Third, we find that applying ORIV in within-family designs provides a tighter lower-bound on the ‘direct’ genetic effect compared with OLS using a meta-analysis based PGS. Within-family estimates are the gold standard for estimating direct genetic effects (i.e., estimates free from bias due to genetic nurture and population stratification, see e.g., (25)). This is because the variation in genotypes across siblings is randomly assigned at conception according to Mendel’s First Law. However, as we explain in the Methods section, when using PGSs to uncover direct genetic effects, within-family estimates are downward biased due to measurement error in the PGS, genetic nurture (26), and social genetic effects (27; 28). As a result, within-family estimates of the effect of the PGS on an outcome constitute a clear lower bound on the direct genetic effect. While the bias due to genetic nurture and social genetic effects can only be overcome by controlling for parental genotype in the discovery GWAS, random measurement error can be overcome by ORIV. Therefore, applying ORIV in a within-family design is currently the best way to estimate a tight lower bound on the direct genetic effect.^{5} In our empirical applications in the UKB, our within-family IV estimates are respectively 30% (EA) and 14% (height) higher than the effect sizes obtained using meta-analysis. Moreover, it also allows estimating a lower bound on the ‘direct GWAS-based heritability’, that is, the contribution of SNPs to variation in the outcomes net of indirect genetic effects such as genetic nurture. In our data, we are able to increase this lower bound for EA from 2.0% to 3.4%, and for height from 28.9% to 37.7%.

## Results

### Simulation study

Our simulation compares the performance of meta-analysis and ORIV in estimating the standardized effect of the PGS on an outcome variable. We vary the sample size of the prediction sample and the measurement error in the PGSs. The simulations are calibrated based on educational attainment (EA), but we show that our conclusions hold for other complex traits at varying levels of heritability. The SNP-based heritability serves as the natural upper bound for the *R*^{2} of the PGS (9), which is approximately equal to 25% for EA in most samples (12; 13; 14). This corresponds to a correlation coefficient of 0.5 between the PGS and the outcome (i.e., the square root of the incremental *R*^{2}). Hence, we assume that the standardized outcome EA and the standardized true latent *PGS** are drawn from a bivariate standard normal distribution with correlation 0.5.

In practice, the true (latent) *PGS** is not observed, and we have to work with approximations of the latent PGS that suffer from measurement error. In particular, we assume that an estimated *PGS* is equal to the true latent *PGS** plus some additive classical measurement error *ν* (following, e.g., 30):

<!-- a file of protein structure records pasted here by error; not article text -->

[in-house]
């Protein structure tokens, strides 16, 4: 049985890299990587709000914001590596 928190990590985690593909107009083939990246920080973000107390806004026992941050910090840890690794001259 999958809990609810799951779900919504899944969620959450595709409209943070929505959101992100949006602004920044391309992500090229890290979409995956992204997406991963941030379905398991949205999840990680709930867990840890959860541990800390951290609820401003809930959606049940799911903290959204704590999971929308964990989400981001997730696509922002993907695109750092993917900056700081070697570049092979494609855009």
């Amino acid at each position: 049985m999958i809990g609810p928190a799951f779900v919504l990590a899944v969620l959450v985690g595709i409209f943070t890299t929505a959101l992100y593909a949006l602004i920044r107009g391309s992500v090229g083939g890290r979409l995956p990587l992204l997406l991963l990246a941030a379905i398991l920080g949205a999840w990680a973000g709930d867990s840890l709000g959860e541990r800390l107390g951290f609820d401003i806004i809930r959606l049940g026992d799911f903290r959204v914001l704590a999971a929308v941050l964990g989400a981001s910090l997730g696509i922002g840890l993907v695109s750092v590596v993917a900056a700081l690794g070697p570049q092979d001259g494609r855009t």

with . In order to model a realistic variance for the measurement error , we calibrate the simulations based on the predictive power of existing PGSs for EA. Based on the attenuation bias arising from measurement error in a linear regression of the outcome on the PGS, we can derive that (see equation 14 in the Methods section for a derivation):
where is the variance of the true latent PGS, *β*_{st} is the true standardized coefficient (the coefficient resulting from a regression in which both the dependent variable and the true PGS are standardized to have mean 0 and standard deviation 1), and is an estimated standardized coefficient from the literature. We derive the ‘true’ *β*_{st} from the square root of the SNP-based heritability estimate, and we infer from the square root from an estimated incremental *R*^{2} in the literature.^{6} In the simulations, we set the true standardized effect size to *β*_{st} = 0.5 and . These choices are however largely inconsequential, because we derive in the Methods section that the bias of both OLS (meta-analysis) and ORIV depends on the ratio

In words, the performance of OLS and ORIV is determined by how closely the estimated GWAS-based heritability on basis of a given PGS (i.e., the square of the estimated standardized effect) approximates the SNP-based heritability . We coin this term the “explained SNP-based heritability”. Even though we analytically show that the performance of OLS and ORIV depends on the ratio of coefficients rather than on the absolute values, in the Appendix we investigate the sensitivity of our results with respect to absolute values of *β*_{st} and .

In each simulation trial, we generate a ‘meta-analysis PGS’ with , corresponding to an incremental *R*^{2} of 12% as in the third and latest GWAS on EA (11), and corresponding to an explained SNP-based heritability of . In addition, to allow for the ORIV estimation, we construct two independent PGSs. In order to make a fair comparison, we simulate the two independent PGSs with a lower predictive power than the meta-analysis PGS has. More specifically, we sequentially simulate two independent PGSs, each with values (corresponding to the incremental *R*^{2} of ~ 7.0% that we obtain based on our own GWAS in UKB), (corresponding to the incremental *R*^{2} of 3.2% as in the second GWAS of EA (13)), and (corresponding to the *R*^{2} of ~ 2% found in the first GWAS on EA (31)). We run 1,000 replications of the above simulation set-up, each time performing (i) a linear regression of the outcome on the meta-analysis PGS, and (ii) Obviously-Related Instrumental Variables (ORIV) estimation using the two independent PGSs as instruments for each other. We refer to the Methods section for details on the estimation. The sample sizes of the prediction sample we investigate are 1,000, 2,000, 3,000, 4,000, 5,000, 10,000 and 20,000.

The performance indicators we use are:

The relative bias of the estimator, defined by .

The Root Mean Squared Error (RMSE), defined by , which can be decomposed as the sum of the variance of the estimated and the squared bias.